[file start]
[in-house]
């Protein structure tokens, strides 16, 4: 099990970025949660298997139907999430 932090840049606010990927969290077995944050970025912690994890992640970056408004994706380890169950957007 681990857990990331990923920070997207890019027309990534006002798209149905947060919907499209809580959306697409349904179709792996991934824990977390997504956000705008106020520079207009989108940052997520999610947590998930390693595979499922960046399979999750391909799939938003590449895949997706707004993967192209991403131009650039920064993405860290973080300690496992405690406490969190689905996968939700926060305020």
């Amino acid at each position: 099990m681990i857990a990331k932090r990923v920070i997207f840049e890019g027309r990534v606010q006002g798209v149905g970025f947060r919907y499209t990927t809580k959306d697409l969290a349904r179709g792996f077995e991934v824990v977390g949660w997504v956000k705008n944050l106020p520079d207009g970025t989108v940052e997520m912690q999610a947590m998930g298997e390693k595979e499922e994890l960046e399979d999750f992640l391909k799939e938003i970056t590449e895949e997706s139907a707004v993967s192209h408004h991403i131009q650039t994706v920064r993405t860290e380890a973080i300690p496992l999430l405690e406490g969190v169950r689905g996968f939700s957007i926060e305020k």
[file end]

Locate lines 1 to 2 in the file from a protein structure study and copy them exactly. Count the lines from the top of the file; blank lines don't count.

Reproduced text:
[in-house]
């Protein structure tokens, strides 16, 4: 099990970025949660298997139907999430 932090840049606010990927969290077995944050970025912690994890992640970056408004994706380890169950957007 681990857990990331990923920070997207890019027309990534006002798209149905947060919907499209809580959306697409349904179709792996991934824990977390997504956000705008106020520079207009989108940052997520999610947590998930390693595979499922960046399979999750391909799939938003590449895949997706707004993967192209991403131009650039920064993405860290973080300690496992405690406490969190689905996968939700926060305020």